Artificial Photosynthesis: Improving the electrocatalyst for proton reduction in water

Hello, my name is Trevor Chang, and I am a rising senior chemistry major. I have done research with Dr. McNamara beginning this year, and am excited to continue it this summer.

According to the U.S. Energy Information Administration, in 2011, 79.8% of the United States’ energy production was composed of fossil fuels. This is a major issue that needs to be addressed because global warming and rising sea levels are two consequences of increased pollution from fossil fuel energy production. Energy production from fossil fuels on this magnitude will only result in more severe climate changes. In addition to increased pollution, the rate of consumption of current energy sources is expected to increase. Finding an alternative renewable energy solution has never been more urgent because based on 1998 consumption rates, the global oil resources will be exhausted within the next century. The growing need for energy will only exhaust these resources faster.

This summer I will be working with Dr. McNamara to develop an effective electrocatalyst, composed of a metal center and redox active ligands, for operation in water to reduce protons in a system called Artificial Photosynthesis, or AP for short. The goal of AP is to generate hydrogen gas from sunlight because enough sunlight hits the Earth in one hour to power the Earth for an entire year. As a sustainable, renewable energy source, hydrogen gas has the potential to change pollution trends. The role of the catalyst is to accept electrons excited by the sunlight and use them to reduce protons from water to hydrogen gas. However, current metal catalysts used in AP contain rare earth metals such as platinum and palladium. While these are the best catalyst available, they are very expensive. Specifically, my goal will be to develop an electrocatalyst with an iron center, the most abundant (cheap) earth metal. The major step in developing this catalyst is finding the appropriate redox active ligands that improve the efficiency of reduction, and one way Dr. McNamara and I propose to do that is to add electron withdrawing groups to the ligands. If they are added, electron density is pulled away from the metal center, causing the center to have a greater affinity for electrons, which should improve its efficiency.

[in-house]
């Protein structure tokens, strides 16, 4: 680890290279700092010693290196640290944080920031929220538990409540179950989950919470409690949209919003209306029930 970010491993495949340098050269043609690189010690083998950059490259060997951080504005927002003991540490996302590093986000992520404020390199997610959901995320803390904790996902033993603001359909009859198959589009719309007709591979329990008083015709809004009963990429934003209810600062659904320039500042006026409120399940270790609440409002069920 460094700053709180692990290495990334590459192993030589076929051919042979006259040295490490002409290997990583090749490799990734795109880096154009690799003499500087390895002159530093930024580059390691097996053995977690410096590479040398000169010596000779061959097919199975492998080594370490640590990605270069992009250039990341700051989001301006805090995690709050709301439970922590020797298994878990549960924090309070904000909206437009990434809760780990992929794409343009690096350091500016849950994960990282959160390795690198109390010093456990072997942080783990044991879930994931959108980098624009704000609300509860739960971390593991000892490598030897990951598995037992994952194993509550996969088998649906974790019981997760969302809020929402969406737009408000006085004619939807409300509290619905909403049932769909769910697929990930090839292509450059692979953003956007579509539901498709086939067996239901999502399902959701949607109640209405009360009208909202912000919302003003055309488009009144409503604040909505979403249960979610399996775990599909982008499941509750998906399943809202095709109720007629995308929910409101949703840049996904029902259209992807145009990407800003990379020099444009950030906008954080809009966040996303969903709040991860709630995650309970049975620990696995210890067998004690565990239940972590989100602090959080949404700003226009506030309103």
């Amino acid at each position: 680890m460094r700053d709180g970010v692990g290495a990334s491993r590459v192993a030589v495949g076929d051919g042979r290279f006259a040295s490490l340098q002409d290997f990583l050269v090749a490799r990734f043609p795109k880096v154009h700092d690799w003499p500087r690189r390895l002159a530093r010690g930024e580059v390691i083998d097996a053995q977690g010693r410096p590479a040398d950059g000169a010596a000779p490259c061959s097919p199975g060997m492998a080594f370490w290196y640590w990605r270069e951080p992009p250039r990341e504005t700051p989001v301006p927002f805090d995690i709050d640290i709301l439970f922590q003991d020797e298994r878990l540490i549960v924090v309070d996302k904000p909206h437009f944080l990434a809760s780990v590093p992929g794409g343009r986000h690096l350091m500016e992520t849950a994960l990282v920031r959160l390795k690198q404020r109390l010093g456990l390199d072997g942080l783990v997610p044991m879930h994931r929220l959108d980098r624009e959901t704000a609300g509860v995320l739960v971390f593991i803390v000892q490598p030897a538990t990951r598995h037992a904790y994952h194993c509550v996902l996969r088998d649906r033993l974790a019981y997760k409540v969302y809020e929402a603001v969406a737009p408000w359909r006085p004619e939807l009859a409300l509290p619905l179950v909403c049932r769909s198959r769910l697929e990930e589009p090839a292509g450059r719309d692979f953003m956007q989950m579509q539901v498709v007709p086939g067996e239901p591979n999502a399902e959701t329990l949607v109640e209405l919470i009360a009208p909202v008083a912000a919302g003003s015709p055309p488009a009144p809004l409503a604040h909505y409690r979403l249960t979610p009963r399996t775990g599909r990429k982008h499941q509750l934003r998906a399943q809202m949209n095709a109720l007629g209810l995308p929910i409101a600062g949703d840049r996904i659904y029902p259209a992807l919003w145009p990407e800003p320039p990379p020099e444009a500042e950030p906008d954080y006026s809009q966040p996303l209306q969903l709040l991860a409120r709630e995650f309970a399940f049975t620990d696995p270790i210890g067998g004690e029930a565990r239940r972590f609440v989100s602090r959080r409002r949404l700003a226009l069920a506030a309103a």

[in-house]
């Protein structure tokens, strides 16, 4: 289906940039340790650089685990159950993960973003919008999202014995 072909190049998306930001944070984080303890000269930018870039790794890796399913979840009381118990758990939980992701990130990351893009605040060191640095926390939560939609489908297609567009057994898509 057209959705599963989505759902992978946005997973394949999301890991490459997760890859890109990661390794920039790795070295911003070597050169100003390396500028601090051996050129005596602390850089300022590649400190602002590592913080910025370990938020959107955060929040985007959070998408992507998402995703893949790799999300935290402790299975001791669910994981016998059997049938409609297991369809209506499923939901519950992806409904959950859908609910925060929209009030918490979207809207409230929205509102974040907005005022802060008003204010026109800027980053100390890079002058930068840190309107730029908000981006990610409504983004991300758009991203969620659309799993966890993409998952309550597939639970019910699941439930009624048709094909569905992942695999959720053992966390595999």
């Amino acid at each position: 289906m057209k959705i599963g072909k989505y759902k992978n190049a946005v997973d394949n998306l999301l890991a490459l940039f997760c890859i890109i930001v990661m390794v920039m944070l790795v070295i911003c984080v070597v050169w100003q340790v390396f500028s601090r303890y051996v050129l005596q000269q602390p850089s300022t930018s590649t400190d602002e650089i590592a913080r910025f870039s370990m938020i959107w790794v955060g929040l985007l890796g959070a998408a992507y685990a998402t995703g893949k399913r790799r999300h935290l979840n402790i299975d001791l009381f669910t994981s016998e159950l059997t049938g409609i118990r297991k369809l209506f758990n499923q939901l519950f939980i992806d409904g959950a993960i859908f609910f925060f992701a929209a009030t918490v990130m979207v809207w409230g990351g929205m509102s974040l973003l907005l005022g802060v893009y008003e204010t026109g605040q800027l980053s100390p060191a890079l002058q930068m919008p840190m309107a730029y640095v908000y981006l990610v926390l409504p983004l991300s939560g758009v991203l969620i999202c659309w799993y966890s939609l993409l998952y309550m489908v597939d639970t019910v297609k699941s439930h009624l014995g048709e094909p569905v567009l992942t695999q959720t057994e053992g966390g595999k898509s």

Testing for successful synthesis of the metal electrocatalyst and effectiveness is done using various techniques and instruments that include NMR, electrochemistry, recrystallization, and x-ray diffraction. At the conclusion of the research, I hope to gain more knowledge in these techniques, as well as improvement in chemical synthesis and creative problem solving. Unfortunately during the school year, there is not much time to be in lab working on improving these skills, but I am glad for the chance to do much more this coming summer. If you are interested in hearing more, follow me this summer or email me at tychang@email.wm.edu!

Comments

  1. Wow, it is amazing that research is being conducted that has the potential to profoundly affect how the world uses its energy here at W&M! I hope that your work in artificial photosynthesis grows to the point where, and I am of course being hopeful, humans might be able to utilize photosynthesis within our bodies!